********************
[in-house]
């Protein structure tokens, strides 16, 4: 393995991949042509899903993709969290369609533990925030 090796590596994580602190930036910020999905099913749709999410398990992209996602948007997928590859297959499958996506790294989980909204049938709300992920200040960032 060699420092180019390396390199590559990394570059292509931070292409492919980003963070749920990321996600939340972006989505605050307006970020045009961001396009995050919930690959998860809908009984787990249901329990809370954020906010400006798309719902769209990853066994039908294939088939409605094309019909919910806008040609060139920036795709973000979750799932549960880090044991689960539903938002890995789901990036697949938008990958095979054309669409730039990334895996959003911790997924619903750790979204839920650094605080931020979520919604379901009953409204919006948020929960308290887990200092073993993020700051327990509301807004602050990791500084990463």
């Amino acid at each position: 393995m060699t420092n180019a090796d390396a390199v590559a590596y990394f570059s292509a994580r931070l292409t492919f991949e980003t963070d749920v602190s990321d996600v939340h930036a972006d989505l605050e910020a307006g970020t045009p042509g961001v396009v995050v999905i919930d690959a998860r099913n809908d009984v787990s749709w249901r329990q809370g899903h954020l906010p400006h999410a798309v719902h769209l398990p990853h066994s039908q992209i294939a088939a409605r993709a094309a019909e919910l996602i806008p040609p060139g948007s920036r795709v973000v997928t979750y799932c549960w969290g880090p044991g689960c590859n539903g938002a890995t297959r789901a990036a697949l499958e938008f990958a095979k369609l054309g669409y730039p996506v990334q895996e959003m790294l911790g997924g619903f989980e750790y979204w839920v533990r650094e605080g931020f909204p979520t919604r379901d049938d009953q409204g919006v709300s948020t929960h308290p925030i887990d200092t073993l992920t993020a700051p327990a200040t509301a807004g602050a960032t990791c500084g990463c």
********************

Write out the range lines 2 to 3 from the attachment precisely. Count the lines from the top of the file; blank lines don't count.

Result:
């Protein structure tokens, strides 16, 4: 393995991949042509899903993709969290369609533990925030 090796590596994580602190930036910020999905099913749709999410398990992209996602948007997928590859297959499958996506790294989980909204049938709300992920200040960032 060699420092180019390396390199590559990394570059292509931070292409492919980003963070749920990321996600939340972006989505605050307006970020045009961001396009995050919930690959998860809908009984787990249901329990809370954020906010400006798309719902769209990853066994039908294939088939409605094309019909919910806008040609060139920036795709973000979750799932549960880090044991689960539903938002890995789901990036697949938008990958095979054309669409730039990334895996959003911790997924619903750790979204839920650094605080931020979520919604379901009953409204919006948020929960308290887990200092073993993020700051327990509301807004602050990791500084990463």
């Amino acid at each position: 393995m060699t420092n180019a090796d390396a390199v590559a590596y990394f570059s292509a994580r931070l292409t492919f991949e980003t963070d749920v602190s990321d996600v939340h930036a972006d989505l605050e910020a307006g970020t045009p042509g961001v396009v995050v999905i919930d690959a998860r099913n809908d009984v787990s749709w249901r329990q809370g899903h954020l906010p400006h999410a798309v719902h769209l398990p990853h066994s039908q992209i294939a088939a409605r993709a094309a019909e919910l996602i806008p040609p060139g948007s920036r795709v973000v997928t979750y799932c549960w969290g880090p044991g689960c590859n539903g938002a890995t297959r789901a990036a697949l499958e938008f990958a095979k369609l054309g669409y730039p996506v990334q895996e959003m790294l911790g997924g619903f989980e750790y979204w839920v533990r650094e605080g931020f909204p979520t919604r379901d049938d009953q409204g919006v709300s948020t929960h308290p925030i887990d200092t073993l992920t993020a700051p327990a200040t509301a807004g602050a960032t990791c500084g990463c």